Will anything deter us from the future?
Fear of the future is an immutable human condition. Every generation experiences it. As we get older, we push more ardently against change; we suppose everything that will come is a direct threat to that which is. We remember our childhoods as the enshrined golden years when our world-identity was formed – when laughter was more common, friendship and family more absolute and communities more insular.
That’s why we vote anything that promises the past – be it Brexit or Trump – and why our entertainment culture is so voraciously nostalgic. The past was simple; the future is complicated.
Yet nothing deters the future (time’s arrow only moves forward). Anxiety of it is natural, but its onset is inevitable, bound in a ceaseless flow. We can try to hold onto the past, anxious for what’s just beyond the next bend, but still we float on. Change is transition, not an event. Unless we’re aware of what we do today, we can’t hope for a different result in 10 or 50 years.
We’re caught in a paradox. We fear a future operated through technology, but we’re at odds to change it. We wait for a watershed moment to draw the first battle lines between technology’s advancement and humanity’s wellbeing, but such an event is far from guaranteed. It’ll take a new awareness – a denial of programming – and a cultural shift away from the acquisition of money as the modus operandi of humanity.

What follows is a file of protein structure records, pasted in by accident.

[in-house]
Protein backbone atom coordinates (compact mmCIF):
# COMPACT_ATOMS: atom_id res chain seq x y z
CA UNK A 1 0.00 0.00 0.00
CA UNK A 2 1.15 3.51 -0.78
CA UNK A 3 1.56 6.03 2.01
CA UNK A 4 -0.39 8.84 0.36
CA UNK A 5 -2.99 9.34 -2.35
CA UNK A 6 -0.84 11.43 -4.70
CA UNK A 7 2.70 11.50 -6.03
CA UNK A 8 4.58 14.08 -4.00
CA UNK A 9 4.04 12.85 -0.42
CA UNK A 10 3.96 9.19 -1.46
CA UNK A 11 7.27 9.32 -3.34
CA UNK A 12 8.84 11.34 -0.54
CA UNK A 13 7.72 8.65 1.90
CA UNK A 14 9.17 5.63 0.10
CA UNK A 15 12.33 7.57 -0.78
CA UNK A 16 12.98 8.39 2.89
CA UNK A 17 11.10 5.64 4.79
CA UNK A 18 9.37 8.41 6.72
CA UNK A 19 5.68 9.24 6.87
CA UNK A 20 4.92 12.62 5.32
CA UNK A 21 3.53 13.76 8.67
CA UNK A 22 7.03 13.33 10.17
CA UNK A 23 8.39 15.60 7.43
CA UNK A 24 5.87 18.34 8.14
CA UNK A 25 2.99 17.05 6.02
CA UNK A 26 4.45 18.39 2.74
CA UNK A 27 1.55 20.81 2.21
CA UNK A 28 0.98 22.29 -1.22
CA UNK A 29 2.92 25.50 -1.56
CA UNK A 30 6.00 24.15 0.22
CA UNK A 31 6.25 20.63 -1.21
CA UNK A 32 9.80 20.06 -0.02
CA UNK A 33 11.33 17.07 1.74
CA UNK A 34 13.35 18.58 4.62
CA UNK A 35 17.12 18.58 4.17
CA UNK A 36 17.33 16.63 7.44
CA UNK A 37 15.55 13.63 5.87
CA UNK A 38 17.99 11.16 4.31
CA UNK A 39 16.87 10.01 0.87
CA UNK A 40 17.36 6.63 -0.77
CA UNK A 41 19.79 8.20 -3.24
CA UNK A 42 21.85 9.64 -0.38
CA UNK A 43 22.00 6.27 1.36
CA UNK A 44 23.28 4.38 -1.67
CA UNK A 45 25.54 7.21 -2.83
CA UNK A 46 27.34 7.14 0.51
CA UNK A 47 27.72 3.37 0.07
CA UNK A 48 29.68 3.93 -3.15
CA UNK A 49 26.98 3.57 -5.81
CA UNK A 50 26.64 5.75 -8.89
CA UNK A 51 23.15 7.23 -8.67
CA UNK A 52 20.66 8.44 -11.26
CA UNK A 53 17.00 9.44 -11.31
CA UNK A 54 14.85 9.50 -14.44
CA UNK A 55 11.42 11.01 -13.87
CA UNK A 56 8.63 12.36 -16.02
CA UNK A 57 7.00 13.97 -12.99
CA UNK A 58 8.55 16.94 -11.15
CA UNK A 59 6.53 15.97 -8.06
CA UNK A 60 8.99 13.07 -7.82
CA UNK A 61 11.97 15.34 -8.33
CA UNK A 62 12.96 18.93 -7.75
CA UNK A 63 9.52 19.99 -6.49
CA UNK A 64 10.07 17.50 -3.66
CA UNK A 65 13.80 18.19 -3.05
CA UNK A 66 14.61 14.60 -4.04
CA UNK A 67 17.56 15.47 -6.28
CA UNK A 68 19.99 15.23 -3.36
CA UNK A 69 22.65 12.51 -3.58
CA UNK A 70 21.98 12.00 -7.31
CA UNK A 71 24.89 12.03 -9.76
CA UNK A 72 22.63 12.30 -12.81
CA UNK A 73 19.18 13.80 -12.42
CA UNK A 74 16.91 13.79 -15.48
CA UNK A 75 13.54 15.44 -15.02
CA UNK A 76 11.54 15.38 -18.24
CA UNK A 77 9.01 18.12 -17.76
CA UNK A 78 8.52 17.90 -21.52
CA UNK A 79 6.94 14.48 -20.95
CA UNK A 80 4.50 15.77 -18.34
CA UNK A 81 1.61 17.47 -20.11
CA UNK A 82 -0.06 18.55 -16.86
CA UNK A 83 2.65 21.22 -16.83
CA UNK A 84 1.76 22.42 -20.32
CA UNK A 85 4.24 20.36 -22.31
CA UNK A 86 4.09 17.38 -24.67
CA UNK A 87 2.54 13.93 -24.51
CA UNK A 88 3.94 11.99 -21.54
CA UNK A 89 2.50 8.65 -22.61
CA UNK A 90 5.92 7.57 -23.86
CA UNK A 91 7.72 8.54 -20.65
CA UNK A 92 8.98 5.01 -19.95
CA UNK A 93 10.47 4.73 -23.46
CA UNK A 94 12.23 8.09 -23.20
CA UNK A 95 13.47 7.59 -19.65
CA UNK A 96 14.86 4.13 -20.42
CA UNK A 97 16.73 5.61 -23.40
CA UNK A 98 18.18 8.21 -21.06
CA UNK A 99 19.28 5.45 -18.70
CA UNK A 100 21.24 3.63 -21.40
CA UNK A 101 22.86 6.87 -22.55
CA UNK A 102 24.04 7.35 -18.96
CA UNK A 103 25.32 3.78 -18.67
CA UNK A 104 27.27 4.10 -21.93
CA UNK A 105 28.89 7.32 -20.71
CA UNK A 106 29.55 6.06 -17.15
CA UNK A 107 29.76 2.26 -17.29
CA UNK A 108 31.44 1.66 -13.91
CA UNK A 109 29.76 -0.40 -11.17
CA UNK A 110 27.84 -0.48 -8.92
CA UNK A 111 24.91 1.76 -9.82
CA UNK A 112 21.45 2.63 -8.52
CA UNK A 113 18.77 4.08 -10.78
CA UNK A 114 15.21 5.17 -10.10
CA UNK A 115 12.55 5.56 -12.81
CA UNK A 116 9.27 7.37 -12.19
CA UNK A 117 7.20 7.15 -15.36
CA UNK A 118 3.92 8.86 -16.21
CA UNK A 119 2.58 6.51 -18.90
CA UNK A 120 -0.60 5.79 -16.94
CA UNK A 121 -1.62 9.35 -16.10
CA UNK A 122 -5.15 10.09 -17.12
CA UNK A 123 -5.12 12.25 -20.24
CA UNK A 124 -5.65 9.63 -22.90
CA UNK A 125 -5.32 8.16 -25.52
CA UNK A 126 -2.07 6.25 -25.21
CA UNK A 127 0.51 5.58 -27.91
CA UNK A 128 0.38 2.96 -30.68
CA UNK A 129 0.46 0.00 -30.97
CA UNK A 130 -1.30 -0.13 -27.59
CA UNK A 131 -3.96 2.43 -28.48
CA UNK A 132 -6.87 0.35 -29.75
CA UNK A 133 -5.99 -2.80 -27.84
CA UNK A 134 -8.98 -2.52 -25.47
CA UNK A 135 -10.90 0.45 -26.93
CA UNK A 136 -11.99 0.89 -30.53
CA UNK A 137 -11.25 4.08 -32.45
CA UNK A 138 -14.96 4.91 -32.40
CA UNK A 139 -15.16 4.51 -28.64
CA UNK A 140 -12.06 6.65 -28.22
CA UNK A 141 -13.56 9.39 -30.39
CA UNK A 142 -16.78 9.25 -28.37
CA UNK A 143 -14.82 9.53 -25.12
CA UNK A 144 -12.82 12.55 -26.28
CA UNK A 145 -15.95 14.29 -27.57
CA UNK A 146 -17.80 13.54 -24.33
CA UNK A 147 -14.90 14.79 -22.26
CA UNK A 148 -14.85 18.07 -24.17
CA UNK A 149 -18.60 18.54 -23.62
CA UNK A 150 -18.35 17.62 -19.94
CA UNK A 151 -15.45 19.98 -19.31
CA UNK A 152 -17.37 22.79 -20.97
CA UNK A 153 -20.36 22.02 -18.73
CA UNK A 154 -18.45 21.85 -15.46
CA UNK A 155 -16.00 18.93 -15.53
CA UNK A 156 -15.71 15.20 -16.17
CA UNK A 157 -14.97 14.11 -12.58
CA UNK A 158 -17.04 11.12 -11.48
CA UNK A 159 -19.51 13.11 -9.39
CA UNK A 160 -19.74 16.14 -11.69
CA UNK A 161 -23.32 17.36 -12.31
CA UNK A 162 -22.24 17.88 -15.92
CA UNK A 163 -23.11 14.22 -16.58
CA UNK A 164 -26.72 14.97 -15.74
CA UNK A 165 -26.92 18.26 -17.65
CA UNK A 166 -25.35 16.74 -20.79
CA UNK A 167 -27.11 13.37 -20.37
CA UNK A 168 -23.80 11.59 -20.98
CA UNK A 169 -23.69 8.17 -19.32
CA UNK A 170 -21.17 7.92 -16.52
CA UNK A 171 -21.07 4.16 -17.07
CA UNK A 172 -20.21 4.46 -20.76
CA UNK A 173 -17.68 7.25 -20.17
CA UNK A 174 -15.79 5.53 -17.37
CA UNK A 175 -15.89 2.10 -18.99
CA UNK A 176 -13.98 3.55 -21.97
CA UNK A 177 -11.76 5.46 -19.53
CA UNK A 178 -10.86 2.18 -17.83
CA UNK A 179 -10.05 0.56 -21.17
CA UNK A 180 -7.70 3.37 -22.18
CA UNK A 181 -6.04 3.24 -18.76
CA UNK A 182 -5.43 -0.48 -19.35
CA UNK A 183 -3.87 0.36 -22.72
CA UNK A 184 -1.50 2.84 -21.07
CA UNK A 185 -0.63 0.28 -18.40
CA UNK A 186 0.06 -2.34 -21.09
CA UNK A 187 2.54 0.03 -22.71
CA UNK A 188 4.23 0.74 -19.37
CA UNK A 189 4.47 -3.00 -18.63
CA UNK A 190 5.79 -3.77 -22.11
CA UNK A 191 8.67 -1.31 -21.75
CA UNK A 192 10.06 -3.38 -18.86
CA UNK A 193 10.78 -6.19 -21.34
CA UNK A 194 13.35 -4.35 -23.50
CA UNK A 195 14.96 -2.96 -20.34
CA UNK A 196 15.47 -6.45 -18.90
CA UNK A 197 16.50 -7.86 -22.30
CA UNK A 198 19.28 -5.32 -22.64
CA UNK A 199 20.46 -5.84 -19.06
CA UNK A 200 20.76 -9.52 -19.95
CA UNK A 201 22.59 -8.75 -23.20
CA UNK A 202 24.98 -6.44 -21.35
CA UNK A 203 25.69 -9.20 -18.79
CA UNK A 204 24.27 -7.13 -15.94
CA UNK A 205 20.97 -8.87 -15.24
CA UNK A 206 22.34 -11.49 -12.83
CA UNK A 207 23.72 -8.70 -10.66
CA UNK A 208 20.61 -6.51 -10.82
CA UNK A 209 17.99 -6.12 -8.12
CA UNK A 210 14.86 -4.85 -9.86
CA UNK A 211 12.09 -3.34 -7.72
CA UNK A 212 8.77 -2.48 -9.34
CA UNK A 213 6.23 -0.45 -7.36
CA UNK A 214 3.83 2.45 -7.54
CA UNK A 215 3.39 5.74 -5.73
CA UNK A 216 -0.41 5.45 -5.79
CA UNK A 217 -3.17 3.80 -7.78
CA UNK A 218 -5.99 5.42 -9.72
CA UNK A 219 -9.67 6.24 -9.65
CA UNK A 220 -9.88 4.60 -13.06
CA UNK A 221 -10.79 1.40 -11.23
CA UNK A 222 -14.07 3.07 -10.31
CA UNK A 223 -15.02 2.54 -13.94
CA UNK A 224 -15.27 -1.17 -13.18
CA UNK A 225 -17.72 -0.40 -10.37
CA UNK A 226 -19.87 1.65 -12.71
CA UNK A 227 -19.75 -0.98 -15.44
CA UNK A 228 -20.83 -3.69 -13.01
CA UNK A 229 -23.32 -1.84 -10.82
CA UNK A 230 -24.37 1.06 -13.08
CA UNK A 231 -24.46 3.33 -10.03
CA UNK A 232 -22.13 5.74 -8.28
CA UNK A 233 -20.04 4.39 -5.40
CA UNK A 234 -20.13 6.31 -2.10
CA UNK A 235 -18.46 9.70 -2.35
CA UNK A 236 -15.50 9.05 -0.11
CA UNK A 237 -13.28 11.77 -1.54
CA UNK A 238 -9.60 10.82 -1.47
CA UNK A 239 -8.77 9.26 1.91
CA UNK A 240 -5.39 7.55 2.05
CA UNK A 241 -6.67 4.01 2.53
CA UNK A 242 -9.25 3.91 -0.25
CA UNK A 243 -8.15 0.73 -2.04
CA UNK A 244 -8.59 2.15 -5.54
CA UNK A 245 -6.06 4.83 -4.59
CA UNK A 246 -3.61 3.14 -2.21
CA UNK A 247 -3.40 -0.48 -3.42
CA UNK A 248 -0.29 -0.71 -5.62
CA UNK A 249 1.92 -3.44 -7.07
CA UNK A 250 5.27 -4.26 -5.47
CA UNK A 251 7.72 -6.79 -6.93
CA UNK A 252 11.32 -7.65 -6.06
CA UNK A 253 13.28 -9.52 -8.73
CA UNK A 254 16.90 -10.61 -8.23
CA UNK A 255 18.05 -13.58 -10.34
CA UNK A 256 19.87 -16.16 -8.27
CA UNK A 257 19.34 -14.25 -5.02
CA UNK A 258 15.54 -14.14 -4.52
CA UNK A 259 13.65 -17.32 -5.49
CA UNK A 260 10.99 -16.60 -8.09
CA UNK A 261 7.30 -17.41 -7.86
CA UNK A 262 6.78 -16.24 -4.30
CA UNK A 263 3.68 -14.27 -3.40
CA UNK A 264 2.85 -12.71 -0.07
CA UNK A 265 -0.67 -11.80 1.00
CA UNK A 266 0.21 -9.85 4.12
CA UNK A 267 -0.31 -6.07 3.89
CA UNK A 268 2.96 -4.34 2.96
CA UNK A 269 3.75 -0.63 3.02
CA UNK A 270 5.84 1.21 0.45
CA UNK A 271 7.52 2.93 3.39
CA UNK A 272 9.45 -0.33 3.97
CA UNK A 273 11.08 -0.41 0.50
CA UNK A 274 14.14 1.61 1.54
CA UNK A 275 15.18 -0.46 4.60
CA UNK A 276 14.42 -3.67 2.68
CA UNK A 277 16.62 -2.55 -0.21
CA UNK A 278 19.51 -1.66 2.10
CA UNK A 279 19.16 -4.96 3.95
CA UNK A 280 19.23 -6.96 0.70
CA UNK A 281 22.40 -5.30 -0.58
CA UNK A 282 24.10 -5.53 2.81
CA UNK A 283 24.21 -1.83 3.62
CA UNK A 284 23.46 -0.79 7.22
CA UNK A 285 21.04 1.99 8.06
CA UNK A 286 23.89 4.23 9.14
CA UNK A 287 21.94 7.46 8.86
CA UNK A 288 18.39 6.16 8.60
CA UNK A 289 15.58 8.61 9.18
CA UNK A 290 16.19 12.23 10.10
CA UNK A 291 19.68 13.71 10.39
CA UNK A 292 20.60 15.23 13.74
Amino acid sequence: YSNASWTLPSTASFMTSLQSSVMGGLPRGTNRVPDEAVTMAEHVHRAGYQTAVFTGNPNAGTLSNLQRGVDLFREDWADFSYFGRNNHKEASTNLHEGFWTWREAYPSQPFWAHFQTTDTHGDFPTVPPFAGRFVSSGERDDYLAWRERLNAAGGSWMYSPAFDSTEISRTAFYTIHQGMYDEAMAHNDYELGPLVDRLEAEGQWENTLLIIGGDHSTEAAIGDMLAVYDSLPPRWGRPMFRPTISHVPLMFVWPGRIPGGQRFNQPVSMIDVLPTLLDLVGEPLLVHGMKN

Money is both our how and why – our fuel and our purpose. It’s an addiction because we cannot exist outside its influence (or at least, it’s very hard to do so). So even as a tech-dominated future looms before us, wrapped in grotesque dystopian visions, we’ll still fall into its cold, metallic embrace. We’ll dismiss the warning signs with the selective awareness of a smoker browsing cigarette packets, omitting the details that don’t fit our current narrative.
We’re resistant to talk about technology in negative terms. For most, tech’s progressive mission is unquestionably brilliant, and its exploration is the work of capitalist heroes. To become enormously wealthy through creation is the dream we sell to our children. There are those that innovate for the genuine wellbeing of humanity – for example, in space exploration – but these are a minority. For most, it’s about satisfying a need by creating a need, and entering ourselves into the annals of entrepreneurial history. Too often, we measure tech’s worth by its ubiquity, popularity and success: principles that determine market value and none other.
Many will dismiss the anxiety surrounding tech as those found in every generation. Life is scarier in our imagination (and we’re great at imagining the worst-possible tomorrow). And we adapt quickly. Corporations were scary, but we adapted.
Yet the question of sustainability remains. The more we’re removed from our natural self, the more we’re pulling an elastic band. It could go on forever or another generation – but when it snaps, it’ll snap hard. Change requires desire for change, which can only be found in the present day, when we decide that profitability should no longer be the sole determinate of viability and ‘worth’.